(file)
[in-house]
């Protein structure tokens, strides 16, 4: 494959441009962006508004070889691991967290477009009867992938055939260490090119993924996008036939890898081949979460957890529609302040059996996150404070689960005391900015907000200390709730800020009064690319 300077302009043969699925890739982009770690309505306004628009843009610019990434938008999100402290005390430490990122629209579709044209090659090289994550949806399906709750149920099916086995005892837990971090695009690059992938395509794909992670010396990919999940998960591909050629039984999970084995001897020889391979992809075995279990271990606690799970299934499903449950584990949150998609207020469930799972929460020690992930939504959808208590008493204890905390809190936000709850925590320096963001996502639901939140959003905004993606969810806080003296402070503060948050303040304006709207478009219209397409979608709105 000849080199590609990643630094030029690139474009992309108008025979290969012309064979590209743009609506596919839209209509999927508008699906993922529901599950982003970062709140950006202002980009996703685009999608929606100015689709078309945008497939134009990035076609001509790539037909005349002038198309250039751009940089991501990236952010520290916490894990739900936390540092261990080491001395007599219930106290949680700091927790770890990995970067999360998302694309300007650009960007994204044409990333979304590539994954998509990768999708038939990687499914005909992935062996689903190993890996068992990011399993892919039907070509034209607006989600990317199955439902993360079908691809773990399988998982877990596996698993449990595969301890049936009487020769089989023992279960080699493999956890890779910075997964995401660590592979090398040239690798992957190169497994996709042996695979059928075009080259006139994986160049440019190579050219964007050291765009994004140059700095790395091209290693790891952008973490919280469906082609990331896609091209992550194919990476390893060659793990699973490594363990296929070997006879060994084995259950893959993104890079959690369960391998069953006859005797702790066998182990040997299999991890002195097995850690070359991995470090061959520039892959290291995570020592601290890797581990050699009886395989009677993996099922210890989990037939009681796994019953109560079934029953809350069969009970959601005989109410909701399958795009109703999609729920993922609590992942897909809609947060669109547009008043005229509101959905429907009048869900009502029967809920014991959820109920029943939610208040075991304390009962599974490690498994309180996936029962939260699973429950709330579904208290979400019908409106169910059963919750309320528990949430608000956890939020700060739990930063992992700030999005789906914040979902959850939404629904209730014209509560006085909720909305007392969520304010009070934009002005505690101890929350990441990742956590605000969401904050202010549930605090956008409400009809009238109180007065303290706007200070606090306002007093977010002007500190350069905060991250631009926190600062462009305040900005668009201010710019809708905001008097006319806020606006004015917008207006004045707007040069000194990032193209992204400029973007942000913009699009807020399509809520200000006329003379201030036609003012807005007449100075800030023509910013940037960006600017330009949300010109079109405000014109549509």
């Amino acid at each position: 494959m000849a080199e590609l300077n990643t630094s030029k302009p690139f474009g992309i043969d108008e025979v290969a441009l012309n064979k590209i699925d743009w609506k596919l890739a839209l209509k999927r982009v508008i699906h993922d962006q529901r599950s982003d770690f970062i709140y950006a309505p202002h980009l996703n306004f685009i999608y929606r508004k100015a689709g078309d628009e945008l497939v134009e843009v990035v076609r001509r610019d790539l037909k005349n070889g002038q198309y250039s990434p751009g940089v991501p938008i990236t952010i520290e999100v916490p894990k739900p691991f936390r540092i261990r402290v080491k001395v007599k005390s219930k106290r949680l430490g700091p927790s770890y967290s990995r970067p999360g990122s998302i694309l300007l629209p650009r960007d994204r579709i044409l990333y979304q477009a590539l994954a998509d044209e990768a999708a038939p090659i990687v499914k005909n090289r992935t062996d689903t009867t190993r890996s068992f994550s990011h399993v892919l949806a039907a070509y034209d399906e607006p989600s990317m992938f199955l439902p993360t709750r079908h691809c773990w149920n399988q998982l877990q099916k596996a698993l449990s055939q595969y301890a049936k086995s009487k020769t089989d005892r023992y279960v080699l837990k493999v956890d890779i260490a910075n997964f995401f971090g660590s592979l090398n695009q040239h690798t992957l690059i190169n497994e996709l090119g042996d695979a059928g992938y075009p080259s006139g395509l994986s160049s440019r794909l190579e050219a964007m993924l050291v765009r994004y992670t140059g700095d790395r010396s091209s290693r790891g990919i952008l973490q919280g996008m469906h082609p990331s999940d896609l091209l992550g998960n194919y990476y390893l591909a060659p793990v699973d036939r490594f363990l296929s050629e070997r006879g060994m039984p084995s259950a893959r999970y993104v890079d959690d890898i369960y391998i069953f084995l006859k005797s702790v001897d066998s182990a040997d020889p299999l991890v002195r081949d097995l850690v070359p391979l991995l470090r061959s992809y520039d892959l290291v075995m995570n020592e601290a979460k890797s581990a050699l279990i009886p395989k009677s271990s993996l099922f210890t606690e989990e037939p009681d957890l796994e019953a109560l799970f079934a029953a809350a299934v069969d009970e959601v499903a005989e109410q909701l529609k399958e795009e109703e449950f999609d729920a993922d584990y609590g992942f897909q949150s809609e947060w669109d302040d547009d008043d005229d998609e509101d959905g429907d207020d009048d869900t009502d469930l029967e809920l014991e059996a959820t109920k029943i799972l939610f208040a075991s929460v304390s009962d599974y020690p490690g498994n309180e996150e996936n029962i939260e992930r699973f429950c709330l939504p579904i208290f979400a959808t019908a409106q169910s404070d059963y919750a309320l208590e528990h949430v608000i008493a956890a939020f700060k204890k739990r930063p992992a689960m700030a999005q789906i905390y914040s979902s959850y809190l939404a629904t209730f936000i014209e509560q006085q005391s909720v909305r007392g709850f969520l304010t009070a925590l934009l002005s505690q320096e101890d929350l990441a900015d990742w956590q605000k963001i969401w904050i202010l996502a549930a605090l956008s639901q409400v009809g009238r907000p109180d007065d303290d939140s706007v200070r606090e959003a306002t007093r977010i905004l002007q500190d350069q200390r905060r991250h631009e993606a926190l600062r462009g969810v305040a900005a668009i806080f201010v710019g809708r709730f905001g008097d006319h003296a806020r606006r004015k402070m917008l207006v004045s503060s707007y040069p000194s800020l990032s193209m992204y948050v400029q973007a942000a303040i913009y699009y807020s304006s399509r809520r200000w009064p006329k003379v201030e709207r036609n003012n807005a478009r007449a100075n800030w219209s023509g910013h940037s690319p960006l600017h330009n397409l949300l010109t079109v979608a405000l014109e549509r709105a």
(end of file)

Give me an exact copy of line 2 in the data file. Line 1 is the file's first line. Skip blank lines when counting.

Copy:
């Protein structure tokens, strides 16, 4: 494959441009962006508004070889691991967290477009009867992938055939260490090119993924996008036939890898081949979460957890529609302040059996996150404070689960005391900015907000200390709730800020009064690319 300077302009043969699925890739982009770690309505306004628009843009610019990434938008999100402290005390430490990122629209579709044209090659090289994550949806399906709750149920099916086995005892837990971090695009690059992938395509794909992670010396990919999940998960591909050629039984999970084995001897020889391979992809075995279990271990606690799970299934499903449950584990949150998609207020469930799972929460020690992930939504959808208590008493204890905390809190936000709850925590320096963001996502639901939140959003905004993606969810806080003296402070503060948050303040304006709207478009219209397409979608709105 000849080199590609990643630094030029690139474009992309108008025979290969012309064979590209743009609506596919839209209509999927508008699906993922529901599950982003970062709140950006202002980009996703685009999608929606100015689709078309945008497939134009990035076609001509790539037909005349002038198309250039751009940089991501990236952010520290916490894990739900936390540092261990080491001395007599219930106290949680700091927790770890990995970067999360998302694309300007650009960007994204044409990333979304590539994954998509990768999708038939990687499914005909992935062996689903190993890996068992990011399993892919039907070509034209607006989600990317199955439902993360079908691809773990399988998982877990596996698993449990595969301890049936009487020769089989023992279960080699493999956890890779910075997964995401660590592979090398040239690798992957190169497994996709042996695979059928075009080259006139994986160049440019190579050219964007050291765009994004140059700095790395091209290693790891952008973490919280469906082609990331896609091209992550194919990476390893060659793990699973490594363990296929070997006879060994084995259950893959993104890079959690369960391998069953006859005797702790066998182990040997299999991890002195097995850690070359991995470090061959520039892959290291995570020592601290890797581990050699009886395989009677993996099922210890989990037939009681796994019953109560079934029953809350069969009970959601005989109410909701399958795009109703999609729920993922609590992942897909809609947060669109547009008043005229509101959905429907009048869900009502029967809920014991959820109920029943939610208040075991304390009962599974490690498994309180996936029962939260699973429950709330579904208290979400019908409106169910059963919750309320528990949430608000956890939020700060739990930063992992700030999005789906914040979902959850939404629904209730014209509560006085909720909305007392969520304010009070934009002005505690101890929350990441990742956590605000969401904050202010549930605090956008409400009809009238109180007065303290706007200070606090306002007093977010002007500190350069905060991250631009926190600062462009305040900005668009201010710019809708905001008097006319806020606006004015917008207006004045707007040069000194990032193209992204400029973007942000913009699009807020399509809520200000006329003379201030036609003012807005007449100075800030023509910013940037960006600017330009949300010109079109405000014109549509």